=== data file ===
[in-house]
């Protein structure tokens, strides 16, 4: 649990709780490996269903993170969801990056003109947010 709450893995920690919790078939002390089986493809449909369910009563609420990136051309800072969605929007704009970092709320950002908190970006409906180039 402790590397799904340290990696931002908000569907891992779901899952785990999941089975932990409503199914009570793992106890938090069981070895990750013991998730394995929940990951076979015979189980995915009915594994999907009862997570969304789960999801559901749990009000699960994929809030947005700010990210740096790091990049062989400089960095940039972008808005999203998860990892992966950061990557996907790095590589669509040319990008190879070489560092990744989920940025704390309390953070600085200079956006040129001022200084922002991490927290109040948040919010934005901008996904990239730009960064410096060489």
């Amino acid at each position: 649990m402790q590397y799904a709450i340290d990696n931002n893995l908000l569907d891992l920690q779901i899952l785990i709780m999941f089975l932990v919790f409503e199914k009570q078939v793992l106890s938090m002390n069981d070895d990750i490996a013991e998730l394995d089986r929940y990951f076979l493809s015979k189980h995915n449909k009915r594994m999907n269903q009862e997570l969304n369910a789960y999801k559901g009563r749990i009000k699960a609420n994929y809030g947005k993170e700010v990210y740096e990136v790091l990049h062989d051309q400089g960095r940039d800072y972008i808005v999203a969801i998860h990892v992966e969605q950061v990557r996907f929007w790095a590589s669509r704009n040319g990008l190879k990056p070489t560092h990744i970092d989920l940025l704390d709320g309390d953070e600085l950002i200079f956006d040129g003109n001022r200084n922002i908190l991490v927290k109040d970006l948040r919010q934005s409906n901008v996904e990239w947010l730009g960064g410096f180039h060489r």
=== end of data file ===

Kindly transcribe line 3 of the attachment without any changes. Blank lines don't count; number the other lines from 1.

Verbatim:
């Amino acid at each position: 649990m402790q590397y799904a709450i340290d990696n931002n893995l908000l569907d891992l920690q779901i899952l785990i709780m999941f089975l932990v919790f409503e199914k009570q078939v793992l106890s938090m002390n069981d070895d990750i490996a013991e998730l394995d089986r929940y990951f076979l493809s015979k189980h995915n449909k009915r594994m999907n269903q009862e997570l969304n369910a789960y999801k559901g009563r749990i009000k699960a609420n994929y809030g947005k993170e700010v990210y740096e990136v790091l990049h062989d051309q400089g960095r940039d800072y972008i808005v999203a969801i998860h990892v992966e969605q950061v990557r996907f929007w790095a590589s669509r704009n040319g990008l190879k990056p070489t560092h990744i970092d989920l940025l704390d709320g309390d953070e600085l950002i200079f956006d040129g003109n001022r200084n922002i908190l991490v927290k109040d970006l948040r919010q934005s409906n901008v996904e990239w947010l730009g960064g410096f180039h060489r």